AFAIK all versions do actually use same battery type (Panasonic NCR18650a 3.1Ah battery) even that when those different battery types were introduced there was a lot of speculation that smaller battery packs use different cell types.

All speculation of course at this point, but here's what logic suggests:

The 40kWh will indeed be several hundred lbs lighter.

The reason: although the older cells are somewhat cheaper, it likely saves about as much money to reduce the electrical interconnect support for the extra cells, and surf the economies of scale from aggregate volume in a single cell type.

I was chatting with JB at one event and my take from the conversation was that the cells are very consistent, with very low defect rate, so it is very beneficial to standardize on that one cell type for their entire line.

I also have a hard time believing that Elon, JB, and the whole A-team of engineers would ever allow dead "ballast" weight in their elegantly optimized design.

My betting is that it will be the same cell, and under 4,000 of them instead of 8,000. The pack casing will likely be common to both, but lightweight inserts will dam-off half the internal volume so that they can save half the coolant mass as well. (And shed lots of copper interconnect mass too).

The reduced weight will help offset some of the very significant horsepower loss, allowing it to still turn in a respectable 6.5 sec 0-60 time.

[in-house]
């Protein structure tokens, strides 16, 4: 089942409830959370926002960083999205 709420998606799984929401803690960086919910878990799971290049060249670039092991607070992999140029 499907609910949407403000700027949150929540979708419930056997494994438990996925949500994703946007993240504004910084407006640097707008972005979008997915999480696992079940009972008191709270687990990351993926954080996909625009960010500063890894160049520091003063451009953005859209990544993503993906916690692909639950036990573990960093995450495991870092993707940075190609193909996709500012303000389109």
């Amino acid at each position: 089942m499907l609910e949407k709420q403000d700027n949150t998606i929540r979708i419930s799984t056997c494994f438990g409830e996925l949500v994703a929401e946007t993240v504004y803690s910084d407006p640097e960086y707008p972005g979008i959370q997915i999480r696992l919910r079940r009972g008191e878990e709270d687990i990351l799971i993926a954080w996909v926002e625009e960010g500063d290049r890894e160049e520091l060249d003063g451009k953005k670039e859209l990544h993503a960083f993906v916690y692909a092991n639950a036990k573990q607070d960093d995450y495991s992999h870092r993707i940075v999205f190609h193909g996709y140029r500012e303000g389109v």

Further evidence of this surmise: look at the range vs. Wh quotients. 160/300 >> 40/85. The smaller pack delivers more miles per watt hour, which strongly points to reduced mass.

The 40 kWh car is a terrific value, if your lifestyle can live with the reduced range.

I guess we'll find out this Spring.

Handling should be somewhat different too, and not all better, paradoxically.

While lower mass definitely helps with agility, the Cg will actually shift upwards (reflecting less influence of the super low height battery mass), so body roll may increase.

Ride will also likely not be quite as luxurious. The ideally placed, massive 85 kWh pack acts as a formidable intertial damper to soak up chassis vibration.

I'm sure the 40 will still drive great, but despite the common sense benefit of reduced mass, the 85 will likely still be the more sumptuous ride.

Will be interesting to compare track performance when the 40 comes out.

Mass is enemy of performance. With less mass 40kWh should be able to turn much sharper than 85kWh version even that power to mass ratio is in favor of 85kWh version. 85kWh probably feels smoother though.

@Timo - the 85kWh battery uses 3.1Ah cells, but the 60/40 use 2.2Ah cells. So, I would expect the 60kWh to weigh exactly the same as the 85kWh (if you have the supercharger hardware) and the 40kWh to be lighter.

Where did you find that info? I have seen gazillion speculations about the battery chemistries (and made my own speculations as well), but nothing concrete from Tesla.

It is possible that 40kWh can't have supercharger just because lower number of cells, and 60kWh does have enough cells to make it possible, so that supports your writing.

I've heard the same reports since last year, but never any clear representation from TM as to the actual config.

I'm sticking with my speculation, based on logic.

When all is said and done, I bet we find that there's just one cell type, with different cell counts in the different packs.

BTW, I think there is no technical barrier to supercharging a small pack. Rather, the problem is market positioning and pricing. It's not a practical combo. It's a tough sell to try to make it all rhe way from one sc to another on a 40 pack.